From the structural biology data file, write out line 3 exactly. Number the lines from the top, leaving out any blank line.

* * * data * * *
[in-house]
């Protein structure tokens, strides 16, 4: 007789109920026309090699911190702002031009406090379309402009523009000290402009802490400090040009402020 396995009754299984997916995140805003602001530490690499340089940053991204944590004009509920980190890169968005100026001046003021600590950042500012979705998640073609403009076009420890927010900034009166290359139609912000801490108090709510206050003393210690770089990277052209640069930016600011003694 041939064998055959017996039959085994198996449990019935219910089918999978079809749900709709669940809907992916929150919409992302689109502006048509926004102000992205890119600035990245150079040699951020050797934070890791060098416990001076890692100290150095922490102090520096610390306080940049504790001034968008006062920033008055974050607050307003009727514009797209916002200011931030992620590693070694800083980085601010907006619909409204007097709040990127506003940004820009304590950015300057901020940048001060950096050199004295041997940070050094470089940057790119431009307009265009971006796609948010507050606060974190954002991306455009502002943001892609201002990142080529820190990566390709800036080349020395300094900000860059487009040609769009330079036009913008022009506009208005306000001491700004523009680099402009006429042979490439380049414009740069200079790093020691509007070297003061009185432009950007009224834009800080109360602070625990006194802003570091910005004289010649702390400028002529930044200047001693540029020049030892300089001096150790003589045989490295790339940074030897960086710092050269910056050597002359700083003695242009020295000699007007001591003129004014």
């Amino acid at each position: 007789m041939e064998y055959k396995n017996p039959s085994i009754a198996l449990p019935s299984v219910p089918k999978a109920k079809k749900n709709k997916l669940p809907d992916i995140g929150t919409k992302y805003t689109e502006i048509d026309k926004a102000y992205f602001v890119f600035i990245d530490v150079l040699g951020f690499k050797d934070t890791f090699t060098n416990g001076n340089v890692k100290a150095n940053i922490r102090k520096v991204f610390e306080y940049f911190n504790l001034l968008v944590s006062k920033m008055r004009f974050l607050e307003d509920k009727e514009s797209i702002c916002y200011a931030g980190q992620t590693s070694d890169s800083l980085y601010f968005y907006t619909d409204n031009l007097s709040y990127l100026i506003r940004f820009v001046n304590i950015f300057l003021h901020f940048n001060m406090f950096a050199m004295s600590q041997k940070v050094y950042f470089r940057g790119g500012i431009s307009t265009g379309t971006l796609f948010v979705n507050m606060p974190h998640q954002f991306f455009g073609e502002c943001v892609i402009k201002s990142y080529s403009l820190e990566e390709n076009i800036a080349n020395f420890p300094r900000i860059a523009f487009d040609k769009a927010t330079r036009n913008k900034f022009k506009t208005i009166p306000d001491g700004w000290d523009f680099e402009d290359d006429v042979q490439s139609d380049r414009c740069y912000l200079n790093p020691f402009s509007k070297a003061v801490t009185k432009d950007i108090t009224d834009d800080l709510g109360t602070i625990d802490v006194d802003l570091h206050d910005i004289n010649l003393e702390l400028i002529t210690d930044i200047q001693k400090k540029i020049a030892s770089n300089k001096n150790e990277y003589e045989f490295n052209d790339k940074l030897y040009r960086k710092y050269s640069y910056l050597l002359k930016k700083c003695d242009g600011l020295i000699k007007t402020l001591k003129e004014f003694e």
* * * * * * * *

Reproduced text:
């Amino acid at each position: 007789m041939e064998y055959k396995n017996p039959s085994i009754a198996l449990p019935s299984v219910p089918k999978a109920k079809k749900n709709k997916l669940p809907d992916i995140g929150t919409k992302y805003t689109e502006i048509d026309k926004a102000y992205f602001v890119f600035i990245d530490v150079l040699g951020f690499k050797d934070t890791f090699t060098n416990g001076n340089v890692k100290a150095n940053i922490r102090k520096v991204f610390e306080y940049f911190n504790l001034l968008v944590s006062k920033m008055r004009f974050l607050e307003d509920k009727e514009s797209i702002c916002y200011a931030g980190q992620t590693s070694d890169s800083l980085y601010f968005y907006t619909d409204n031009l007097s709040y990127l100026i506003r940004f820009v001046n304590i950015f300057l003021h901020f940048n001060m406090f950096a050199m004295s600590q041997k940070v050094y950042f470089r940057g790119g500012i431009s307009t265009g379309t971006l796609f948010v979705n507050m606060p974190h998640q954002f991306f455009g073609e502002c943001v892609i402009k201002s990142y080529s403009l820190e990566e390709n076009i800036a080349n020395f420890p300094r900000i860059a523009f487009d040609k769009a927010t330079r036009n913008k900034f022009k506009t208005i009166p306000d001491g700004w000290d523009f680099e402009d290359d006429v042979q490439s139609d380049r414009c740069y912000l200079n790093p020691f402009s509007k070297a003061v801490t009185k432009d950007i108090t009224d834009d800080l709510g109360t602070i625990d802490v006194d802003l570091h206050d910005i004289n010649l003393e702390l400028i002529t210690d930044i200047q001693k400090k540029i020049a030892s770089n300089k001096n150790e990277y003589e045989f490295n052209d790339k940074l030897y040009r960086k710092y050269s640069y910056l050597l002359k930016k700083c003695d242009g600011l020295i000699k007007t402020l001591k003129e004014f003694e």